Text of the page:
The chief executive of one of the city's oldest charter schools on Tuesday admitted stealing $88,000 from the school, including donations to a college scholarship fund launched in his father's memory.
As he pleaded guilty to federal fraud charges, Masai Skief also acknowledged that he lied to investigators and coaxed others to do the same while the FBI examined the finances of the Harambee Institute of Science and Technology Charter School in West Philadelphia.
Skief, 32, is the son of John Skief, who founded the Harambee Institute in 1976 as an "educational hub" during a school strike and two decades later opened the charter school on North 66th Street. Harambee calls itself the city's first African-centered school; its name means "let's pull together" in Swahili.
The school drew a spotlight three years ago when the City Controller's Office cited it in a report on possible fraud in charter schools and news accounts said a nightclub had been operating on Harambee grounds. At the time, Skief derided the reports as biased and said the school had been misrepresented.
The younger Skief had been a $40,000-a-year teacher at the school, according to court filings. But after his father's death in 2007, he took over as chief administrator, eventually climbing to a base salary of about $100,000.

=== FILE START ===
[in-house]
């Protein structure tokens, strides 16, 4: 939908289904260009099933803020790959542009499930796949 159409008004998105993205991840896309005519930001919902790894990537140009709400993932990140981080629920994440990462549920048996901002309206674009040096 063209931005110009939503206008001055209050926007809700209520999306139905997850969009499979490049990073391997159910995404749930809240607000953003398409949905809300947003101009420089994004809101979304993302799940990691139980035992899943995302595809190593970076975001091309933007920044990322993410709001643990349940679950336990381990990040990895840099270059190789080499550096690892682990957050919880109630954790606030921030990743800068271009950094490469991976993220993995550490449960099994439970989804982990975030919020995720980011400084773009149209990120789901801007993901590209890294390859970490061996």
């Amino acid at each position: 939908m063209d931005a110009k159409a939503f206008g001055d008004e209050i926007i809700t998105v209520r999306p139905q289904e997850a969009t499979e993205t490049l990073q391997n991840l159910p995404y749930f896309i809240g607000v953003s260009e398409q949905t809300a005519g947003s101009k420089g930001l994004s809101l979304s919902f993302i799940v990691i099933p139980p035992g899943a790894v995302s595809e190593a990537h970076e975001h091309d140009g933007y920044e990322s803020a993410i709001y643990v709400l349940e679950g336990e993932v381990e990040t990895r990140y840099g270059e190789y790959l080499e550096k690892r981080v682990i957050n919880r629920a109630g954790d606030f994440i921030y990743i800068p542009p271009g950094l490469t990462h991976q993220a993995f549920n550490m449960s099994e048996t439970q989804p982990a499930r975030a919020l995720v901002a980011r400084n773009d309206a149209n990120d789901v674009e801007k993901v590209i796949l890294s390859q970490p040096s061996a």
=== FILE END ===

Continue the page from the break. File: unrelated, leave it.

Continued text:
As a leader of the school and the nonprofit institute that managed it, Skief had access to its financial accounts, First Assistant U.S. Attorney Louis Lappen told U.S. District Judge Paul Diamond.
In 2009, the prosecutor said, Skief shifted $9,000 from a scholarship fund established in his father's name to a personal account, and then used it as part of a payment on a Philadelphia home. (Property records show Skief bought a three-bedroom West Philadelphia home.)
Between July 2010 and August 2012, Skief made dozens of ATM withdrawals of school funds for his own use, Lappen said. He also gave $3,000 to an unnamed relative.
"Did Mr. Lappen correctly describe what you did here?" the judge asked Skief during the hearing.
"Yes," he replied.
Diamond scheduled his sentencing for Nov. 14, and barred Skief from having any financial responsibilities at the school while he is free on bail. Federal sentencing guidelines suggest a prison term of between 21 and 27 months.
There was no answer at school offices Tuesday. Skief's lawyer, Gregory P. Miller, did not return a call or e-mail for comment.
Edward Hanko, the special agent in charge of the FBI in Philadelphia, said the theft "taught Philadelphia's kids a harsh lesson about unmitigated greed."